No Evidence Michigan Supreme Court Case Led to Spike in COVID
Cases were already rising and began spiking everywhere
After the Michigan Supreme Court ruled on Oct. 2 that Gov. Gretchen Whitmer’s pandemic executive orders were unlawful and unconstitutional, state officials and some in the media began linking the case to a rise in COVID-19 cases and deaths weeks later. But there is little or no evidence that the court case led to the spike in COVID-19.
WXMI-TV anchor Ryan Cummings in Grand Rapids, for example, posted on Twitter on Nov. 12: “41 days ago the #Michigan Supreme Court ruled against @GovWhitmer and her executive orders related to #COVID. There were 126,358 confirmed cases on that day for the entire *year*. We are now at 236,225. Nearly double since the ruling.”
The claim doesn’t stand up to scrutiny. It’s been repeated by Whitmer as well as University of Michigan regent Jordan Acker, who used a tweet to call the justices who ruled against the governor stooges.
Cases were already rising
On Friday, Oct. 2, when the Supreme Court issued its ruling, the state was averaging 99.2 new cases per day. (The state uses a seven-day average to measure the spread of the coronavirus.)
On Sept. 9, the state averaged 69.1 new cases per day, meaning it was already in the midst of a spike in new cases, according to worldometers.info.
People are still wearing masks
There is no evidence that when Whitmer’s executive orders were deemed unconstitutional, there was any considerable movement to stop wearing face masks.
Numerous polls have shown that the vast majority of Americans support wearing face masks, which has been the biggest tool used in this state to combat COVID-19.
A survey conducted by OnePoll and commissioned by Slickdeals was released Nov. 2 found that 83% of Americans said they always wear a mask when in public, whether it was a law or not. In Michigan, the OnePoll survey found 84% of residents said they’d wear a face mask in public, whether it was mandated or not. This is up 12 points from September, when 72% of Michigan residents said they always wear a mask in public.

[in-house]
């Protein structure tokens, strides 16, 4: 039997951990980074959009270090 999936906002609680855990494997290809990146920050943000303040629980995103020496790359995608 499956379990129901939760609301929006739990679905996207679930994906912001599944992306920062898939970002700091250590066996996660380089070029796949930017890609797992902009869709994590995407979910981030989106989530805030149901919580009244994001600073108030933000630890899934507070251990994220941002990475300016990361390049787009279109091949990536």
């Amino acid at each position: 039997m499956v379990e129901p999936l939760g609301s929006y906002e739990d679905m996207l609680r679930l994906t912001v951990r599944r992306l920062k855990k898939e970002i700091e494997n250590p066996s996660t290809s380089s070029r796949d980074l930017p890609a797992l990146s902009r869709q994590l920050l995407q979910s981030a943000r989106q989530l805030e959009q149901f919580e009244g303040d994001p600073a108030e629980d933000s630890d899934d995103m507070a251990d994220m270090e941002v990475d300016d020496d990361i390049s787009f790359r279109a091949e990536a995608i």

The governor immediately put into place similar rules
Within hours of the ruling, media outlets such as MLive posted stories that quoted Whitmer as saying her executive orders were still in effect for another 21 days despite the high court’s ruling.
And by Monday – just three days later – the Michigan Department of Health and Human Services used a 1978 law to issue its own directives, which put virtually all of Whitmer’s orders back into effect.
There was a spike in cases across the Midwest and the nation
If the state Supreme Court ruling truly did lead to a spike in COVID-19 cases in Michigan, the Great Lakes State would have experienced a spike in cases greater than that seen in surrounding states. That did not happen.
Ohio, Wisconsin, Indiana, Pennsylvania, Illinois and Minnesota are – just like Michigan – experiencing record levels of new cases of COVID-19 since Oct. 2.
And that is captured in the national trend, which mirrors what Michigan is experiencing.
The U.S. had 52,358 new COVID-19 cases on Oct. 2, the day of the Michigan Supreme Court ruling. On Nov. 13, the county hit a peak of 187,957 new cases – more than three times the number of cases on Oct. 2.
Michigan Capitol Confidential is the news source produced by the Mackinac Center for Public Policy. Michigan Capitol Confidential reports with a free-market news perspective.